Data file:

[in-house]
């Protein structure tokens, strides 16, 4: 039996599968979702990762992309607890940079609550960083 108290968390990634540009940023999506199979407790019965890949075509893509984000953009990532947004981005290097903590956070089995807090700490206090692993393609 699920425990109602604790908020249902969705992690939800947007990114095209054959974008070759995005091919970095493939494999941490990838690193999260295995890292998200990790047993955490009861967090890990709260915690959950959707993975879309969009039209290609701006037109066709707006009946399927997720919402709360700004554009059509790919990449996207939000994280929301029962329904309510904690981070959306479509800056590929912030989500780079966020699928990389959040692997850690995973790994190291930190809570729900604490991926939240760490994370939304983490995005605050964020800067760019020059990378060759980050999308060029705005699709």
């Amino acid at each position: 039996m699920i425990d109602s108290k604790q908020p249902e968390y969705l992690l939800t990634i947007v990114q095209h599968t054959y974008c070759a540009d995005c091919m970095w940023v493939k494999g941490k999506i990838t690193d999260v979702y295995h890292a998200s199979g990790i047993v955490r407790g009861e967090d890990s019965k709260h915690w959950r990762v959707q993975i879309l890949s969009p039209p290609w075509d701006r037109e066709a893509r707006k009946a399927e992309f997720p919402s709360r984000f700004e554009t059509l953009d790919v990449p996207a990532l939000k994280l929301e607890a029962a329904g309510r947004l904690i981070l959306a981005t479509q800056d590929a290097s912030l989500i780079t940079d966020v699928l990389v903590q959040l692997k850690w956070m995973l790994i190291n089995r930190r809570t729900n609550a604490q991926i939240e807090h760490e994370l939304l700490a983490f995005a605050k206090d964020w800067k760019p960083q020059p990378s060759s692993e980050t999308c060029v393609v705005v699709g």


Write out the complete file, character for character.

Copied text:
[in-house]
């Protein structure tokens, strides 16, 4: 039996599968979702990762992309607890940079609550960083 108290968390990634540009940023999506199979407790019965890949075509893509984000953009990532947004981005290097903590956070089995807090700490206090692993393609 699920425990109602604790908020249902969705992690939800947007990114095209054959974008070759995005091919970095493939494999941490990838690193999260295995890292998200990790047993955490009861967090890990709260915690959950959707993975879309969009039209290609701006037109066709707006009946399927997720919402709360700004554009059509790919990449996207939000994280929301029962329904309510904690981070959306479509800056590929912030989500780079966020699928990389959040692997850690995973790994190291930190809570729900604490991926939240760490994370939304983490995005605050964020800067760019020059990378060759980050999308060029705005699709």
């Amino acid at each position: 039996m699920i425990d109602s108290k604790q908020p249902e968390y969705l992690l939800t990634i947007v990114q095209h599968t054959y974008c070759a540009d995005c091919m970095w940023v493939k494999g941490k999506i990838t690193d999260v979702y295995h890292a998200s199979g990790i047993v955490r407790g009861e967090d890990s019965k709260h915690w959950r990762v959707q993975i879309l890949s969009p039209p290609w075509d701006r037109e066709a893509r707006k009946a399927e992309f997720p919402s709360r984000f700004e554009t059509l953009d790919v990449p996207a990532l939000k994280l929301e607890a029962a329904g309510r947004l904690i981070l959306a981005t479509q800056d590929a290097s912030l989500i780079t940079d966020v699928l990389v903590q959040l692997k850690w956070m995973l790994i190291n089995r930190r809570t729900n609550a604490q991926i939240e807090h760490e994370l939304l700490a983490f995005a605050k206090d964020w800067k760019p960083q020059p990378s060759s692993e980050t999308c060029v393609v705005v699709g």